Two aspects of the ECCU economies stand out--their very small size and their vulnerability to shocks. Geographic barriers complicate the functioning of a single market, and even taken as a whole, the ECCU is a very small economy. The total population is approximately half a million and combined gross domestic product (GDP) was estimated at US$2.6 billion in 1998, or about $4,500 per capita, which is relatively high in the Caribbean. Per capita GDP varies from a high of nearly US$9,000 for Antigua and Barbuda to a low of about $2,800 for St. Vincent and the Grenadines (Table 1). Indivisibilities and high unit costs are barriers to many forms of economic activity: the market is so small that importing is sometimes unprofitable, and production even more so. The independent states range in size from St. Kitts and Nevis, with 269 sq. km., to Dominica, with 750 sq. km., and populations range from 41,000 in St. Kitts and Nevis to 140,000 in St. Lucia (Anguilla and Montserrat are even smaller). The OECS economies are exposed to natural disasters--particularly hurricanes, and less frequently drought and volcanic eruption. Because of their small size, the impact of a natural disaster can be far more devastating than for a larger economy where the damage is localized.2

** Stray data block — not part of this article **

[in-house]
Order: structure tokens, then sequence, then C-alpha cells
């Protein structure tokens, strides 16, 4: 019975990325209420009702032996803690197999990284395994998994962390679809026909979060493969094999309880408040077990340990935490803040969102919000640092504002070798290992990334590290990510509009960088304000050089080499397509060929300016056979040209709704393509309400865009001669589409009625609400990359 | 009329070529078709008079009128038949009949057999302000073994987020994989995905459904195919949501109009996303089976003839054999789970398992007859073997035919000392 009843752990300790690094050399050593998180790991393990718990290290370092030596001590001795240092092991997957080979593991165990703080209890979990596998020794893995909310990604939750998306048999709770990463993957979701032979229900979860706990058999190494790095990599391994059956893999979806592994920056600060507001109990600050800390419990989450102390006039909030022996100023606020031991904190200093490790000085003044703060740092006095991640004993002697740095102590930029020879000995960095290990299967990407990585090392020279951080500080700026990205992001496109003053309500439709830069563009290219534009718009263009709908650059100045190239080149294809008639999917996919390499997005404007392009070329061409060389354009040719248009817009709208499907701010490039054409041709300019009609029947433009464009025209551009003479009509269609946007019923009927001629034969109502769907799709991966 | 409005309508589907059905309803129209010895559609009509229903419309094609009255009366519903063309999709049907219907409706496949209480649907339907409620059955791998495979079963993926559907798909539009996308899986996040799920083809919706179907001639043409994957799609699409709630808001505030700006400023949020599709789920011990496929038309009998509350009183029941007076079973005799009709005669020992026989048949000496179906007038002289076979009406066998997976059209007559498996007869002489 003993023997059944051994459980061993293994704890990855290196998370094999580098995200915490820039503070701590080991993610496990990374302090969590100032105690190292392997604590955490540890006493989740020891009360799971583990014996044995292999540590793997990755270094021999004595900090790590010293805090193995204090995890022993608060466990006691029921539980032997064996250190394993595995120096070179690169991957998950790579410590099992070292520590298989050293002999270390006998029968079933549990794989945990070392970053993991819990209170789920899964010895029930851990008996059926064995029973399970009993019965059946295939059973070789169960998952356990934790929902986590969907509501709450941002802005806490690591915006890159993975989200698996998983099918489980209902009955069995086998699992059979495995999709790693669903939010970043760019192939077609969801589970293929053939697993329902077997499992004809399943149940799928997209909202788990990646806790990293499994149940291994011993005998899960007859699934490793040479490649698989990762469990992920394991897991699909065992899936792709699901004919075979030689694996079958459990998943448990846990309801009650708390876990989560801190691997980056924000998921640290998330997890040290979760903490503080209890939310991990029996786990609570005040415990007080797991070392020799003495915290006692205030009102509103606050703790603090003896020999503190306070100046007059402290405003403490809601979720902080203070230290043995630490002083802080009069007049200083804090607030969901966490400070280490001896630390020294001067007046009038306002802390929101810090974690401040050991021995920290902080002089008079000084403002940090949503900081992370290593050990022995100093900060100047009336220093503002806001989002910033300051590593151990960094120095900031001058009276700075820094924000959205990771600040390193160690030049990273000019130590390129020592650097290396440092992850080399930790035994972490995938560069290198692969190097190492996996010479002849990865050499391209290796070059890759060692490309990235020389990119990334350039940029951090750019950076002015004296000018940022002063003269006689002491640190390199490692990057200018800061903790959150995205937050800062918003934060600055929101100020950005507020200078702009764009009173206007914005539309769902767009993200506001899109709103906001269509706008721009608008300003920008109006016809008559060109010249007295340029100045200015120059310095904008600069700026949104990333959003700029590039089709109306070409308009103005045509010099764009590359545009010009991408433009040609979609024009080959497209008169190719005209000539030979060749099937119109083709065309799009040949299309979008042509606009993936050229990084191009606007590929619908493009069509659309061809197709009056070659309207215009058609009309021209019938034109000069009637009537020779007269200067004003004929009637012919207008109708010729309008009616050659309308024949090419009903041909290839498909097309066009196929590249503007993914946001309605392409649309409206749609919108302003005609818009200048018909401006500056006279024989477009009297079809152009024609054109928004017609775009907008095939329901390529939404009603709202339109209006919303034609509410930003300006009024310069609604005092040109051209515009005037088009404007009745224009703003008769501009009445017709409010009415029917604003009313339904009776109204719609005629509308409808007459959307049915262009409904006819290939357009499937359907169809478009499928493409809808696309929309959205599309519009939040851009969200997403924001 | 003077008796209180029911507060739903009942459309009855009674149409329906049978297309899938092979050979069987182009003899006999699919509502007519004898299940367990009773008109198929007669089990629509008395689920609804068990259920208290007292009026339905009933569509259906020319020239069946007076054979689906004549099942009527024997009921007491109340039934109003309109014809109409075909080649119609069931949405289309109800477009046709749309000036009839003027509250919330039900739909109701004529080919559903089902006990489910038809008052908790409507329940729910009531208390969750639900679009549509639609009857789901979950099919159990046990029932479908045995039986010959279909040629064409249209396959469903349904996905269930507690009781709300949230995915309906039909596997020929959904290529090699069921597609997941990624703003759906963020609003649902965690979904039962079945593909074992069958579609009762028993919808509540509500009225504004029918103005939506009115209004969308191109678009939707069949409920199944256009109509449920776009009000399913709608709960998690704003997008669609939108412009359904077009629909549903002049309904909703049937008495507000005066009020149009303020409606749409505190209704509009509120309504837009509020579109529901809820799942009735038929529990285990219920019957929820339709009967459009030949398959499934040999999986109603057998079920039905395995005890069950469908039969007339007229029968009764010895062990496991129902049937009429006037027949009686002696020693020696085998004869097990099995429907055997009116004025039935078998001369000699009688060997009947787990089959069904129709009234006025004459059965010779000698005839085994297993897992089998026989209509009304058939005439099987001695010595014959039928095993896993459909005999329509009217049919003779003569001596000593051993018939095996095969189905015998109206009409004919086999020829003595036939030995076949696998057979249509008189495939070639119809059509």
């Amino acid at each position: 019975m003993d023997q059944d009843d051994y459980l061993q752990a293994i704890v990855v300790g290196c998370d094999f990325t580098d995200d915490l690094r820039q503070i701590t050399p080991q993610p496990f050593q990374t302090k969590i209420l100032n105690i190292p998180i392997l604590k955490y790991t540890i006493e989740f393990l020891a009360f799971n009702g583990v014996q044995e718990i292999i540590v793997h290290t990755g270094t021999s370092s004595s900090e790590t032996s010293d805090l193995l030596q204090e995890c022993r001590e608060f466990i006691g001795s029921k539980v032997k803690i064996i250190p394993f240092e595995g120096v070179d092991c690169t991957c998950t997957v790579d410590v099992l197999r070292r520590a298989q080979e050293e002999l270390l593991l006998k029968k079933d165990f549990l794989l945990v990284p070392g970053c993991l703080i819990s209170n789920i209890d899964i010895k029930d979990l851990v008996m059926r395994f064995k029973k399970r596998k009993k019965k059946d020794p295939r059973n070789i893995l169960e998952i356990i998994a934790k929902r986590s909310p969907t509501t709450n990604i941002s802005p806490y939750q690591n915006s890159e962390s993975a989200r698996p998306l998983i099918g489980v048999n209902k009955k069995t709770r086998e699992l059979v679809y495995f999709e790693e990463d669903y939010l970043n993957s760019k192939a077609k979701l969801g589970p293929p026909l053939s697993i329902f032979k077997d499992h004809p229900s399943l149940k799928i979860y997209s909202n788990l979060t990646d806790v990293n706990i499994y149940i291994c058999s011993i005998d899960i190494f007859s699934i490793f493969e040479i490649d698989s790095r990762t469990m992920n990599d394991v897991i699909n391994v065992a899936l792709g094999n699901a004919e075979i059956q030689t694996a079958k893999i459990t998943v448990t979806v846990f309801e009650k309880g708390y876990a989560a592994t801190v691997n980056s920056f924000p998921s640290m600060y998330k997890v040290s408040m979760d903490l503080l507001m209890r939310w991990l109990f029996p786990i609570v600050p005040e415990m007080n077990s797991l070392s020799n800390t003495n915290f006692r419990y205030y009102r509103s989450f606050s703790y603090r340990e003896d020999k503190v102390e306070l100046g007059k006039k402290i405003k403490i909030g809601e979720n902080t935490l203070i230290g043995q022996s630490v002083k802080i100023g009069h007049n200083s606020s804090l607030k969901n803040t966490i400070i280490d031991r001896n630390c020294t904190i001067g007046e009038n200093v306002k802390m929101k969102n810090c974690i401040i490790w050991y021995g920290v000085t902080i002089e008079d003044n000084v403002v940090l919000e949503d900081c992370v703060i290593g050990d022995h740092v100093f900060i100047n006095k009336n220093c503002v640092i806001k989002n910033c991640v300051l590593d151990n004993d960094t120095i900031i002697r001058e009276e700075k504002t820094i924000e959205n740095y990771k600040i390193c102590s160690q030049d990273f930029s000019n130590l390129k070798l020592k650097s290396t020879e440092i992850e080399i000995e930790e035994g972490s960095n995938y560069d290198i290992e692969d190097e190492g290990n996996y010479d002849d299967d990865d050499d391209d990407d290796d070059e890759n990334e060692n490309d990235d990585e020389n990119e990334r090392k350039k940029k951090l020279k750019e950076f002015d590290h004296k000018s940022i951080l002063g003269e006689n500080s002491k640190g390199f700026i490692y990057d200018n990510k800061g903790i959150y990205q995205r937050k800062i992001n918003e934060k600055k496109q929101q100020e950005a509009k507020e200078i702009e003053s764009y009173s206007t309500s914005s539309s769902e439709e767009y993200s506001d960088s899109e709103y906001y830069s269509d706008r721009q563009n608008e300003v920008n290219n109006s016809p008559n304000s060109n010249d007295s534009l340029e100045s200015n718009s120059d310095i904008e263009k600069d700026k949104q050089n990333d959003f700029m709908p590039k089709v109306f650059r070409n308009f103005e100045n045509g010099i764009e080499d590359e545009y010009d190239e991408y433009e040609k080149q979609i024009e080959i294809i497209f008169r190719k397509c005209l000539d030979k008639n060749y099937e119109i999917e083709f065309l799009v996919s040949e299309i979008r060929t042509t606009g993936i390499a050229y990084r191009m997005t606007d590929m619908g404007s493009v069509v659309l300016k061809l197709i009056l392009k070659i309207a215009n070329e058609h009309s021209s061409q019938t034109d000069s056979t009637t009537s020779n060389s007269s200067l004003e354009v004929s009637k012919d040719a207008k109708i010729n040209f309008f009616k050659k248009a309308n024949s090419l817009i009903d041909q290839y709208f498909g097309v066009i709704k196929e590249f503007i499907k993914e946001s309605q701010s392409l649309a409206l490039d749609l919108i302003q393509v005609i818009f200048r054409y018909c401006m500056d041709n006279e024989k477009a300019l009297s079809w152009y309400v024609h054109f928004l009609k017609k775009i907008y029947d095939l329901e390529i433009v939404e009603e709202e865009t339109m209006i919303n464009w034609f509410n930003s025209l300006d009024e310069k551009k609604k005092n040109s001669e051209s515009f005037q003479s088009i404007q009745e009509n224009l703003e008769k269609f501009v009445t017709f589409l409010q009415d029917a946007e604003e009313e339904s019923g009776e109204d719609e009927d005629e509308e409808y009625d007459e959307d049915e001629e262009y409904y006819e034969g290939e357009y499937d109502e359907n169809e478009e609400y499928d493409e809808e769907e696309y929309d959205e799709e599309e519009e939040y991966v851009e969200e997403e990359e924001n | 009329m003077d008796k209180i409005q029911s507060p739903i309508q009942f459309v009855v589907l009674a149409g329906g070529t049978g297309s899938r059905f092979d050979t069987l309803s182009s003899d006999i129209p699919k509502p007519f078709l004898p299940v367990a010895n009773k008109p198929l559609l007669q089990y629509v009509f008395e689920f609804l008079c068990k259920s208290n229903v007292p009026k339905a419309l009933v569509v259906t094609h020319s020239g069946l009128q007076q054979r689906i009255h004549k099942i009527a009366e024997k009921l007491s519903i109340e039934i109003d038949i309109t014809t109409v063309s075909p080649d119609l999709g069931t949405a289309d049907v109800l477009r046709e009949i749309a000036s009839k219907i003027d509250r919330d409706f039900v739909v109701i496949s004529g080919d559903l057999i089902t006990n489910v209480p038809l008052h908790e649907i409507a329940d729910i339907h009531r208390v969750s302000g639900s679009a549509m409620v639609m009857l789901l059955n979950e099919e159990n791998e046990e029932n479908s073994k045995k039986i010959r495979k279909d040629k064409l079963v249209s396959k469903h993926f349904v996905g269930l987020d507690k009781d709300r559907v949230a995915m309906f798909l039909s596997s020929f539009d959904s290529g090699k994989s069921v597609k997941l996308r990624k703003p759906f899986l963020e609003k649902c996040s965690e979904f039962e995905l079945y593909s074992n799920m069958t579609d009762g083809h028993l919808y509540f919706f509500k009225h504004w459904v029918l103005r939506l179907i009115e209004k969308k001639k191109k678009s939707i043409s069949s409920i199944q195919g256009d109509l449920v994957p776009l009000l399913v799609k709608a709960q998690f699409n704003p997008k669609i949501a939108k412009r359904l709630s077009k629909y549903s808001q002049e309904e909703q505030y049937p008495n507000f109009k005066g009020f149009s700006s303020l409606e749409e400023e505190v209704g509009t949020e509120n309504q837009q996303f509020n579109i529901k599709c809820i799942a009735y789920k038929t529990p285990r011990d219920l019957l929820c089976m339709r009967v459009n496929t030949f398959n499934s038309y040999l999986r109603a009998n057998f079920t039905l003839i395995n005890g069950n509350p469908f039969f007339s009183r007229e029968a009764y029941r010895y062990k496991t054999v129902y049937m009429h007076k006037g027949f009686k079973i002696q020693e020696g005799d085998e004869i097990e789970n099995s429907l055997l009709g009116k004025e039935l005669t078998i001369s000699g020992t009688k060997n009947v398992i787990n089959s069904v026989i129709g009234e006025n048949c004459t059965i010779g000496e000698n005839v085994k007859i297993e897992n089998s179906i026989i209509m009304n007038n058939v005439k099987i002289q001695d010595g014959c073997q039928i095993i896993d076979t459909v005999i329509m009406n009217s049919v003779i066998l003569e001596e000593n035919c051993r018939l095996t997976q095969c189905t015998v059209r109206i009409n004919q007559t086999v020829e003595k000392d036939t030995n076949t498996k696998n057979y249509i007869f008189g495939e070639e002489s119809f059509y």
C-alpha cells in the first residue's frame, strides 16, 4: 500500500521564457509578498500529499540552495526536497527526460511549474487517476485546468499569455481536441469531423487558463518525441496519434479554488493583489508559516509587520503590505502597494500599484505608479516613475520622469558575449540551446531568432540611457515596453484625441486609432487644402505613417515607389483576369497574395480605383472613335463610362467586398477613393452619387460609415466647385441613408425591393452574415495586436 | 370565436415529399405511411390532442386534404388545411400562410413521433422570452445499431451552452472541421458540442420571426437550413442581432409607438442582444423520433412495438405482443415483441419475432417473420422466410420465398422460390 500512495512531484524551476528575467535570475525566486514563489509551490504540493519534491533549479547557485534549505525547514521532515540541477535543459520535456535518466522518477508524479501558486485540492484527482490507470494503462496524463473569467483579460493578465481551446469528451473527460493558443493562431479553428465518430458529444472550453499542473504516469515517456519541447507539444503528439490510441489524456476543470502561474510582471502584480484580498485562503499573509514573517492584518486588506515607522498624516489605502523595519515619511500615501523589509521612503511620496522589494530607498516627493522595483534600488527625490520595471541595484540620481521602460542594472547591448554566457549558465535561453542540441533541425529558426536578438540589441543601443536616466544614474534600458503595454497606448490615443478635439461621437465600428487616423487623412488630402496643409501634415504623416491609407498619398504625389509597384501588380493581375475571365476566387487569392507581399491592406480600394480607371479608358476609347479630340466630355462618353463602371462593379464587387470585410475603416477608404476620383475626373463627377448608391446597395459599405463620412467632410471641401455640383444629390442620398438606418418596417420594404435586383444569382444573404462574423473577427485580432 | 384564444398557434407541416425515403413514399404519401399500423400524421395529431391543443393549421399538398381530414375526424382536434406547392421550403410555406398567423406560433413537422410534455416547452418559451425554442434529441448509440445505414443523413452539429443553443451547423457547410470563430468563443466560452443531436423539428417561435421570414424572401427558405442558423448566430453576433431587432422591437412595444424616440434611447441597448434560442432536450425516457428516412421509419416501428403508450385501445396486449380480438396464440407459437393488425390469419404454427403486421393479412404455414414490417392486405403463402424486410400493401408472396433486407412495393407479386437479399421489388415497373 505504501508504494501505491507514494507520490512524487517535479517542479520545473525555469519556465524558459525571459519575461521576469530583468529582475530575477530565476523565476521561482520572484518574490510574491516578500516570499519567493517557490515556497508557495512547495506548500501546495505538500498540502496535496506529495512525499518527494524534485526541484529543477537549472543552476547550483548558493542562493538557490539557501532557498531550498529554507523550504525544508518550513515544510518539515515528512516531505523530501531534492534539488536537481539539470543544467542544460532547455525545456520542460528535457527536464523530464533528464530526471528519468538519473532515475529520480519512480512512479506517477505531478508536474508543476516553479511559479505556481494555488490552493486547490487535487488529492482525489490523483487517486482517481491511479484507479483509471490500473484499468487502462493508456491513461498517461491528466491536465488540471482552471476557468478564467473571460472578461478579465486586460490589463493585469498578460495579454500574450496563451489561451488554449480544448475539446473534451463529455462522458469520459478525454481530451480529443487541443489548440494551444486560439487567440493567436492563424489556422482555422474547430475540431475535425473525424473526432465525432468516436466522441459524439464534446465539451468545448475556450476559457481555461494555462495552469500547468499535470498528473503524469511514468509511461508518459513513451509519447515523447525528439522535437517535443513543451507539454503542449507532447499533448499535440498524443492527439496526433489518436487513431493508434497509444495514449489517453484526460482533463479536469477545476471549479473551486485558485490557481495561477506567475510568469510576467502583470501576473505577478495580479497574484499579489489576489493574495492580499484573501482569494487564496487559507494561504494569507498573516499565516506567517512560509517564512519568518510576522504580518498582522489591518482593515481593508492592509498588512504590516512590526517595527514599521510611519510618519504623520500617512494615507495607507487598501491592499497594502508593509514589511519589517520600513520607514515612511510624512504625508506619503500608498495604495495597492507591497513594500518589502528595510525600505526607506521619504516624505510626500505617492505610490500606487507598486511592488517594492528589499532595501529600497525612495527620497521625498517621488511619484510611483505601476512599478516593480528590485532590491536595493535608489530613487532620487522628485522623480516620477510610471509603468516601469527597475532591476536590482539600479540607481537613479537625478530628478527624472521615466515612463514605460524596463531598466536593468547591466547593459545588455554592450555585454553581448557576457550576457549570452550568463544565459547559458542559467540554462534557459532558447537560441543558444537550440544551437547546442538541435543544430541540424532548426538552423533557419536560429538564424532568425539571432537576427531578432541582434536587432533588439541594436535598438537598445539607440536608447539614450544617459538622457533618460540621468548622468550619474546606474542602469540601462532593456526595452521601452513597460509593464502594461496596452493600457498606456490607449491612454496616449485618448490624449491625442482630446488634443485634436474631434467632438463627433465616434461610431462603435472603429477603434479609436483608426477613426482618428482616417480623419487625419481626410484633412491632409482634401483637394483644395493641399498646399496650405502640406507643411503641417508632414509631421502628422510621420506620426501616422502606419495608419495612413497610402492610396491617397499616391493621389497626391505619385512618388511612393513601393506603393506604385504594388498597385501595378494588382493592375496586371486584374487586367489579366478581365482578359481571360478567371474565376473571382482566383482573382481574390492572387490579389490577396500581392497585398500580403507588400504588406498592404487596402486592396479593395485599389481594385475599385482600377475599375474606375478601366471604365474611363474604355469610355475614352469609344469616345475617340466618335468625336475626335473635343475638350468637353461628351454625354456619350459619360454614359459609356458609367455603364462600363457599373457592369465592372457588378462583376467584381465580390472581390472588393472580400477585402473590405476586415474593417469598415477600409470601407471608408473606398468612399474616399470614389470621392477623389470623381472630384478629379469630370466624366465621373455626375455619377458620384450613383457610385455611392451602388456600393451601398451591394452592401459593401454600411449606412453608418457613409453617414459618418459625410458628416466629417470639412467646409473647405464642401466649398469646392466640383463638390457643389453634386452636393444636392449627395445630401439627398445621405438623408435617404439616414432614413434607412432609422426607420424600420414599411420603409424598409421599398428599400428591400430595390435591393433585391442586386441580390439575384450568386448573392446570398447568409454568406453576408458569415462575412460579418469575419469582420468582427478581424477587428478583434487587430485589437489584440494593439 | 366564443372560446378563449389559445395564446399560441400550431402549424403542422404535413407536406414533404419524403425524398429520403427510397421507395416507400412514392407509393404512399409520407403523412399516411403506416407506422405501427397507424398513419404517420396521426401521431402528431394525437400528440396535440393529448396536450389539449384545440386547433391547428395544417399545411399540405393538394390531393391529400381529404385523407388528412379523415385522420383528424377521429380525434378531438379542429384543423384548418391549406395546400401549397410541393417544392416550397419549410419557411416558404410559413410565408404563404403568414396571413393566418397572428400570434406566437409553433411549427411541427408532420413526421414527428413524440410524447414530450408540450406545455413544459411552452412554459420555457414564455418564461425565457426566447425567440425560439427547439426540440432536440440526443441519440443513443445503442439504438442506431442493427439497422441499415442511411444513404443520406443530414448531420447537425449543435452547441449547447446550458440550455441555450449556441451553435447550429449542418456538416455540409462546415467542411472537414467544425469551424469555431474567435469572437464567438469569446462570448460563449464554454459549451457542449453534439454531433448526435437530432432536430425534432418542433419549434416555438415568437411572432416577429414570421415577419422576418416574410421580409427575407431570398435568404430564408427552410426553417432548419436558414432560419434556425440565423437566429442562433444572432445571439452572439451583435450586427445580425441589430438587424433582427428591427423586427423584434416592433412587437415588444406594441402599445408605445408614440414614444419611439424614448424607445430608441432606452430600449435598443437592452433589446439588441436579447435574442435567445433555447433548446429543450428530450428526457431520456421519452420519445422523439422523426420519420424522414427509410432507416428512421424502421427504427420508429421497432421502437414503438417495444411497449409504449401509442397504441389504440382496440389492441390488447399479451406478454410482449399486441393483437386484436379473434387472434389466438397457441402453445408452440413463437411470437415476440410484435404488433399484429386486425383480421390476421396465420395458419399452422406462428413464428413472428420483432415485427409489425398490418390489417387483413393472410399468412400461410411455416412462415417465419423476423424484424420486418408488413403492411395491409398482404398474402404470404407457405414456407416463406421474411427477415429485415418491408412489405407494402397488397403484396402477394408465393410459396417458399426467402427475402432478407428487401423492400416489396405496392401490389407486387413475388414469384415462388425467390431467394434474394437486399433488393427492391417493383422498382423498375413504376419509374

Until the 1950s, the Eastern Caribbean countries were overwhelmingly agricultural--mainly specializing in either bananas or sugar. There has since been a steady shift, accelerating in the 1980s, away from agriculture and toward tourism. In general, the countries in which income has risen most are those where this shift has proceeded the furthest. Overall, tourism today accounts for 10 percent of GDP and agriculture 8 percent. Manufacturing remains relatively small (less than 6 percent) and consists largely of food processing and enclave industries such as garments and small assembly plants. Construction is significant (around 10½ percent), much of it serving the needs of tourism.